Wednesday, November 29, 2023

Hooked on Gamelan: American 'DIY Ethnomusicologist' Documents Traditional Indonesian Music

Emily Gilbert
September 6, 2019 | 2:26 pm
Palmer Keen is a self-described 'DIY ethnomusicologist' who documents his music research on the blog, Aural Archipelago. He is based in Yogyakarta. (JG Photo/Emily Gilbert)
Palmer Keen is a self-described 'DIY ethnomusicologist' who documents his music research on the blog, Aural Archipelago. He is based in Yogyakarta. (JG Photo/Emily Gilbert)

Yogyakarta. "I like to say that gamelan is the gateway drug to Indonesian music," says Palmer Keen, a self-described "DIY ethnomusicologist" from the United States, who fell in love with the traditional ensemble music of Java and Bali while in college.

When he was looking for English-teaching jobs after graduating, he said he chose Indonesia because of the music. 

"I truly knew nothing about Indonesia... I knew more about the music than I knew about the country," he said. 

He has been living in Indonesia for seven years and is fluent in Bahasa Indonesia. He has also fallen in love with music other than gamelan – such as yanger from Maluku and tarawangsa from West Java. Keen has traveled the nation, conducting ethnomusicological fieldwork, or more simply put: he has researched and recorded a lot of different groups' traditional music. 


His quest to learn as much as possible about Indonesia's musical traditions has introduced him to Dayak lute musicians in Kalimantan, lalove artisans in Sulawesi, gamelan groups in East Java and scores of others.

Hooked on Gamelan: American 'DIY Ethnomusicologist' Documents Traditional Indonesian Music
Keen has a few pigeon whistles, which are popular in Madurese culture, where people attach them to their pigeons. (JG Photo/Emily Gilbert)

He documents his finds on his ethnomusicology blog, Aural Archipelago. It is a straight-forward study of different ethnic groups' music with many videos and audio recordings, and analyses and comparisons of the various styles and instruments.

What began as a way to share with friends and family back home the interesting encounters he had when he first arrived in the country, has turned into an intentional, curated repository of music.

But some of the music is at risk of disappearing, as younger generations are becoming increasingly less interested in continuing their traditions. 

As Indonesia rapidly modernizes, knowledge of some of its traditions may be lost. "When you're moving away from those traditional ways of life to more global, industrialized, non-agricultural, non-ritual ways of life, often then, that music ends up being left behind, too," he said.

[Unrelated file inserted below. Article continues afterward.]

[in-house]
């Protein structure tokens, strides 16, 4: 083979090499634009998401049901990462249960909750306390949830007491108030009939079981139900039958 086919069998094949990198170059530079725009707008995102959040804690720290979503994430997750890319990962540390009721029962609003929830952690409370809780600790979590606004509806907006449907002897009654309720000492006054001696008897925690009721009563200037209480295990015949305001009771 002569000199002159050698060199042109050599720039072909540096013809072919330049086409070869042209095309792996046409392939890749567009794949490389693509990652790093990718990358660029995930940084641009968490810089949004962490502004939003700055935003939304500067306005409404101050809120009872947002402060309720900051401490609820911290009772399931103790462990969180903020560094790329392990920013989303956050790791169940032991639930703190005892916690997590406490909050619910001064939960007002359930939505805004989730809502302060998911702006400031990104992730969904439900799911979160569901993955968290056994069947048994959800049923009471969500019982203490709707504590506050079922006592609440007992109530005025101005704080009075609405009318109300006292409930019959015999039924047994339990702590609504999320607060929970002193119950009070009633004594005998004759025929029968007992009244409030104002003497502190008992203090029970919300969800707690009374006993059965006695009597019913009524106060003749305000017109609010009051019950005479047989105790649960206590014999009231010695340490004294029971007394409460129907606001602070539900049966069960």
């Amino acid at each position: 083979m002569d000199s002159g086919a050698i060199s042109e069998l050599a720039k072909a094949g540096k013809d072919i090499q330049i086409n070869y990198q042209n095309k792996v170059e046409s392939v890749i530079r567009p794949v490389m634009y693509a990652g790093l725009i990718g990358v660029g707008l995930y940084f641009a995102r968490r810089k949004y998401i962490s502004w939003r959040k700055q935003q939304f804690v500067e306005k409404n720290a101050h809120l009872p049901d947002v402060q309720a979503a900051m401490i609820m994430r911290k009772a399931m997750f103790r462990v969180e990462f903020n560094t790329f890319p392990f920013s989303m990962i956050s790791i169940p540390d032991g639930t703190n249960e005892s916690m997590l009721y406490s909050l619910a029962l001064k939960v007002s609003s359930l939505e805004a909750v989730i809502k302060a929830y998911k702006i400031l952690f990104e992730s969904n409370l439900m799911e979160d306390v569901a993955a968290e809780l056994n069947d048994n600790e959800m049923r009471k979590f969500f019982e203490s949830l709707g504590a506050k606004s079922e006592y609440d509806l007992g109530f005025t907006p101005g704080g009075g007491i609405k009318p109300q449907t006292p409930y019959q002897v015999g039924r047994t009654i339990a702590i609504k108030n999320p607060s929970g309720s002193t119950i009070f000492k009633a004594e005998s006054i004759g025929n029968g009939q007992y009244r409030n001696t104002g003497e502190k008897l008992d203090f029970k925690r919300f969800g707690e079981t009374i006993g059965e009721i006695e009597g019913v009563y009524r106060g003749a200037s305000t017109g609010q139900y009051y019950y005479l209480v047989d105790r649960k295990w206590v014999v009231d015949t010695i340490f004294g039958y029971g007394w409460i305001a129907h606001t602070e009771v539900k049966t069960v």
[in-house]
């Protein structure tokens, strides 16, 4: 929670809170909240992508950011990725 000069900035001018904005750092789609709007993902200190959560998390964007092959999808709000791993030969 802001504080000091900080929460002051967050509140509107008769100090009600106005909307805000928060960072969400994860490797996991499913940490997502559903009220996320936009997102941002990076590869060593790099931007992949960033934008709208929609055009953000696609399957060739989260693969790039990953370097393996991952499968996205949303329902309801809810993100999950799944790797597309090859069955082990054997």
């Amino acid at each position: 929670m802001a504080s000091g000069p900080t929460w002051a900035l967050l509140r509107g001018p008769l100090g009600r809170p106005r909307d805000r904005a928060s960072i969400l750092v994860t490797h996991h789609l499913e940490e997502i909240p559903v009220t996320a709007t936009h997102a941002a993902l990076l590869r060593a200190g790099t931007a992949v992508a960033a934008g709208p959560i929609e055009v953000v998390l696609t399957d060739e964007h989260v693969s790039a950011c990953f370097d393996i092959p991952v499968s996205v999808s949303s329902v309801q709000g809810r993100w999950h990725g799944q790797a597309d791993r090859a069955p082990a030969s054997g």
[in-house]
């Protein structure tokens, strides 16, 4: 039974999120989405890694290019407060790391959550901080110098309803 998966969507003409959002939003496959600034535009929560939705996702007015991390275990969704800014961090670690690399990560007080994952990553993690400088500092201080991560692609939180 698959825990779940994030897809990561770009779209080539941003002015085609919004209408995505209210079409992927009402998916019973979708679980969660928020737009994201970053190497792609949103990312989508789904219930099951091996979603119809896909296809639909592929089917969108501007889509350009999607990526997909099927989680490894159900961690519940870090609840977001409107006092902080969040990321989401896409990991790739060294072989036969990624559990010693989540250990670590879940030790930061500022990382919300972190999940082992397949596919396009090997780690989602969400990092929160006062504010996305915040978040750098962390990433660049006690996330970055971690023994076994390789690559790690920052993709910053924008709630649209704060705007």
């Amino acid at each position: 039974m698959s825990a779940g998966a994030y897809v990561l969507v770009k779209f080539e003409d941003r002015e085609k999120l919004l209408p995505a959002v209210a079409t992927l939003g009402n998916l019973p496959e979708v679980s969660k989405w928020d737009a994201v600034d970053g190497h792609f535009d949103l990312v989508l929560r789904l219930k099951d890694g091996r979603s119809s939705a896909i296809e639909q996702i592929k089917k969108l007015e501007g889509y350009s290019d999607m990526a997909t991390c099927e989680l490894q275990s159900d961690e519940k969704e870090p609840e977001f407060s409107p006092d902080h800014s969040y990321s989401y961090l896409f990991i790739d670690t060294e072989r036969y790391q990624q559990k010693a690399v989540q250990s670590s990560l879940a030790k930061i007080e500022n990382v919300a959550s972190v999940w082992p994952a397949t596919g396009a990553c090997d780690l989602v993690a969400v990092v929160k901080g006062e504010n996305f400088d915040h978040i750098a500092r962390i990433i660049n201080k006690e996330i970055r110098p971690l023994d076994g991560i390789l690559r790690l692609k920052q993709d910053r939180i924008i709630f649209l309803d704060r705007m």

Hooked on Gamelan: American 'DIY Ethnomusicologist' Documents Traditional Indonesian Music
Keen shows a few of the mouth harps from West Java in his collection. (JG Photo/Emily Gilbert)

However, some styles of traditional music have taken root among young people. Keen described a trip to Cirebon, West Java, in August to attend a gong renteng festival, which involves a type of gamelan music from West Java historically only played during ceremonies. 

"There's this kind of revival of this music in Cirebon that's happening, where young people are learning to play it and they're playing it kind of outside of that ritual context," he explained.

"For someone who's not interested in ancient gamelan, it doesn't seem really that special, but it was kind of this historic meeting where all these ancient gamelans from across the province gathered," he said of the festival. 

Some people may blame technology for the decreasing popularity of traditional music among younger people, but Keen said he does not believe the two forces – technology and tradition – necessarily oppose each other.

"People tend to see these things as being in opposition, whereas I really don't believe that," Keen said. 

"The work I do is dependent on technology, whether it's recording technology, or the internet, streaming audio on YouTube – these are all things that make the work I do possible. But they also make it easier for people [to get] in touch with the music of Indonesia or the music of their place in a way that maybe they couldn't before," he added.

But he said technology has changed how some traditional music is played. For example, it can be cheaper to hire a dangdut band, as the music requires fewer musicians because of the use of modern keyboards and synthesizers, instead of every single instrument in a traditional ensemble.

"So it's not that technology is the saving grace of music, or that technology is evil and destroying traditional music. It's not as black and white as that," he said. 

Keen said he has visited at least 27 of Indonesia's 34 provinces (he keeps count) and hopes to visit Papua someday. He is not sure when or how his work with Aural Archipelago will end, but vowed to continue as long as there is interesting music to find. 

"There's hundreds of styles of music, hundreds of expressions of music from place to place, from ethnic group to ethnic group. That's why I've been traveling for seven years and I haven't even touched maybe 1 percent of the culture and the music here," he said.

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